Since it's hard to tell whether "you" is singular or plural in the Satz, why couldn't it then be "Ich mag dich"? Frankly, that's what I "taught myself" so to speak early on just by playing around with simple sentences on Google Translate, and that's what it gave me for an answer. Curious
Sadly, I do not have a screenshot. Übrigens...(ha! I remember ONE word for sure!!)...in most of the "food/fruit section", I get about halfway through an exercise and it rejects my answer all the time. I did pass on the report though. But it still does it. I think it was doing it in the Haus questions too. This is where it shows the 3 "picture squares", and you have to choose the correct one. Danke
I had three options to select for I LIKE YOU ... Ich mag ____ 1-Du 2-Dir 3-Sie
- du is nominative case, so that's right out. It would be as ungrammatical as "I like he" or "I like they".
- dir is dative case, so that doesn't work here, either -- mögen is a normal transitive verb, meaning that it takes a direct object in the accusative case. ich mag dir would be as wrong as "I like to you".
- Sie can be nominative or accusative, so this is the only possible solution from among those three.
du/dir/dich is used for one person whom you know well.
ihr/euch/euch is used for several people whom you know well.
Sie/Ihnen/Sie is used when you're speaking formally, e.g. to one or more strangers.
Bad translation. I like you ( if its my boyfriend for example) will be " ich mag dich ". Ich mag Sie is official, when you talk to old ppl or yo your boss , for example
You can mean Sie but also Ihnen?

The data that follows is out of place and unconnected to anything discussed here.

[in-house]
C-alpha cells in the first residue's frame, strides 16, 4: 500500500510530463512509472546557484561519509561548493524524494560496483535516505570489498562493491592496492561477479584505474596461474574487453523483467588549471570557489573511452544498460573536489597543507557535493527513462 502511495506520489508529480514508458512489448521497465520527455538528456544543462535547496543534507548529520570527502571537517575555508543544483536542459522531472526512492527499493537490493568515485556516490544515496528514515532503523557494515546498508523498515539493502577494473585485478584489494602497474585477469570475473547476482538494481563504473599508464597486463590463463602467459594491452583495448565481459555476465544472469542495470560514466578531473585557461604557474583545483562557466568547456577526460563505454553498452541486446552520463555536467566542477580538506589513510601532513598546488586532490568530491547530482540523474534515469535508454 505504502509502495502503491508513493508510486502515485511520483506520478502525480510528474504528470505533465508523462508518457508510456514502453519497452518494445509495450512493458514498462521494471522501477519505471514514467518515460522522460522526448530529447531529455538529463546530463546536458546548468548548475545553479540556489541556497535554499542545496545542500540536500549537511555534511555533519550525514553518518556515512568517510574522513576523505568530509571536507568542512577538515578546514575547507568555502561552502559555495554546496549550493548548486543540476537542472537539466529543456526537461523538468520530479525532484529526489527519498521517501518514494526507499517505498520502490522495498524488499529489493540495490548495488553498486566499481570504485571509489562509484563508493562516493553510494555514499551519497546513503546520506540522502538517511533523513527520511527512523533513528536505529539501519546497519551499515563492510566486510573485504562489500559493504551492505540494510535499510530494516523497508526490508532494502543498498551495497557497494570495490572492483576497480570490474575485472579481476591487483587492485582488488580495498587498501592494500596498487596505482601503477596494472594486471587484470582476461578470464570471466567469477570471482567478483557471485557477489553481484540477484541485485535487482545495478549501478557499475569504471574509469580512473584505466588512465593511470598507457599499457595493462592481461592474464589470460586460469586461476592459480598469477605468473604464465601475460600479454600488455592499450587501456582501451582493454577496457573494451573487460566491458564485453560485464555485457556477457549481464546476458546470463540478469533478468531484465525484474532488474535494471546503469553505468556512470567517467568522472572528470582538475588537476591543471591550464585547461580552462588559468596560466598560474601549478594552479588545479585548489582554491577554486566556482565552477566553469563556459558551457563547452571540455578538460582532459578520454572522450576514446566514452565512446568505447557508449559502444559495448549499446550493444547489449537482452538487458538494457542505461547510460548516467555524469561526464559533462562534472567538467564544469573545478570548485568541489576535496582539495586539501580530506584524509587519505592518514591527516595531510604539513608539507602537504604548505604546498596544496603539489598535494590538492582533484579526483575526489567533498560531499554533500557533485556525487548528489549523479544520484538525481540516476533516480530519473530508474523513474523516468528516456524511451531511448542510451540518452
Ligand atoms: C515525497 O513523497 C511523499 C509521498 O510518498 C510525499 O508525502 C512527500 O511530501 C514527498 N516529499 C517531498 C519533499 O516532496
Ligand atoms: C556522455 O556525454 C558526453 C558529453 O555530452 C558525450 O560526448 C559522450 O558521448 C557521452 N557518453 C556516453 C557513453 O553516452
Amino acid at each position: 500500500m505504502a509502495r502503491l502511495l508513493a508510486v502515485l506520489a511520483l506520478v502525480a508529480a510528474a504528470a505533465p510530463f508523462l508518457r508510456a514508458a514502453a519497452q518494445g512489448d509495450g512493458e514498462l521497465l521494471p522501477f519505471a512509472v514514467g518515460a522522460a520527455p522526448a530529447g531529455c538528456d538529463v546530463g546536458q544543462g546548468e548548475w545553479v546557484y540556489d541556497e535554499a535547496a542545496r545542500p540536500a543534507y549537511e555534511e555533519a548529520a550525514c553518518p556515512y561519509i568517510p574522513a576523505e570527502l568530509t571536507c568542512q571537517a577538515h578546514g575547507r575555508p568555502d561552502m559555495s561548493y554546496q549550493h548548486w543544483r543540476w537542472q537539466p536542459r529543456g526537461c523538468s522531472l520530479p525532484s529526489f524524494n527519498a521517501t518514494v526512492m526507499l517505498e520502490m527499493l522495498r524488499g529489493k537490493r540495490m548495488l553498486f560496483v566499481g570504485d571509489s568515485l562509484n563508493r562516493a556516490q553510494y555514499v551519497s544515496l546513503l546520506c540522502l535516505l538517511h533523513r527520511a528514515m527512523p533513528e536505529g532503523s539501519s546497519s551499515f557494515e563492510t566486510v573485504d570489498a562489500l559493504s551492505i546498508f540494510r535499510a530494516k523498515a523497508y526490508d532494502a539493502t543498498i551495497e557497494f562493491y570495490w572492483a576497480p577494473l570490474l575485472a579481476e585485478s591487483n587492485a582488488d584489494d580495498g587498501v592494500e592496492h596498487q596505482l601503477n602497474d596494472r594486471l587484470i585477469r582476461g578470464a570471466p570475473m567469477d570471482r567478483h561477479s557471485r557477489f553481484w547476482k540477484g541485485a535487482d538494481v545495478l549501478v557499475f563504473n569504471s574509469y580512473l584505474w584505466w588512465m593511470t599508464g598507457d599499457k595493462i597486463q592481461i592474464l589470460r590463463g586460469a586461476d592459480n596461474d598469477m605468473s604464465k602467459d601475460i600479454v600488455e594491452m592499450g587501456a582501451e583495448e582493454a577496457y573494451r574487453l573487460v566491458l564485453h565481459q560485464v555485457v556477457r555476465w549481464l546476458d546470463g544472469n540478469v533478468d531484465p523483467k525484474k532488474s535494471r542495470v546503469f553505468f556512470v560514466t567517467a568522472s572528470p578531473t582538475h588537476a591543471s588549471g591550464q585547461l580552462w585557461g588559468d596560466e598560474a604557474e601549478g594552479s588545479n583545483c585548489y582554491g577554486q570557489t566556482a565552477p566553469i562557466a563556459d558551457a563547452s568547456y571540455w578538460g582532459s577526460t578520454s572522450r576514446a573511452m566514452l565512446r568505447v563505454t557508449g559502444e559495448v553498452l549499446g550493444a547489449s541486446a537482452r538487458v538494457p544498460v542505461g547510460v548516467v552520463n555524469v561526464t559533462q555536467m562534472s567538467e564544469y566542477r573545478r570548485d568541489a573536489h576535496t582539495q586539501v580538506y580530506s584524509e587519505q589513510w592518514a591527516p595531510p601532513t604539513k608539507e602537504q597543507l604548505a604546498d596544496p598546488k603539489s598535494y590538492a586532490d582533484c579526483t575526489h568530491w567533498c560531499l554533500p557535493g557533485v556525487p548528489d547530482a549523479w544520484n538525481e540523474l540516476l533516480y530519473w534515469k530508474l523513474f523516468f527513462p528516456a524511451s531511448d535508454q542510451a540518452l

Yes. Sie is nominative or accusative, Ihnen is dative. English has merged those two cases into a single objective case, and so it uses the same form in e.g. "I see you" and "I give you a book", whereas German keeps them separate as Ich sehe Sie and Ich gebe Ihnen ein Buch.
'ich mag dich' was considered wrong.
Eh? Do you have a screenshot of ich mag dich being rejected as a translation?
How is 'ich mag sie' the write translation for ' i like you'
It isn't. But ich mag Sie is a correct translation (not the [only] correct translation) for "I like you".
sie translates to she or they.
or her or them.
While Sie (capitalised) is the formal "you".
This time i made sure to take a screenshot.
Can you upload it to a website somewhere, please, and tell us the URL of the image?
(imgur is popular but there are many image-sharing websites. Google Drive or Dropbox might also work, if you get a shareable link.)
Nearly all questions have more than one accepted answer, so it's unclear what you are referring to.
Please always quote the entire sentence you are referring to when you have a comment.
What part of that sentence is wrong?
What should it be instead?
Just saying "that's wrong" is not very helpful, but if you can identify a valid error and propose a valid correction, that can be useful.
Tried with "ich mag du"; showed up wrong
Yes; that's wrong.
So is ich mag dir.
Instead, you need ich mag dich -- you need the accusative case for the direct object of the verb mögen.
du is nominative (subject case) and dir is dative (indirect object case).
the answer is "ich mag sie" : i like her
An answer (but not the answer) is ich mag Sie, with capitalised Sie = I like you.
Ich mag sie with lowercase sie would mean "I like her" or "I like them".
In the case of "formal you" we say "ich mag sie".
You might say that, but you have to write ich mag Sie with capital S.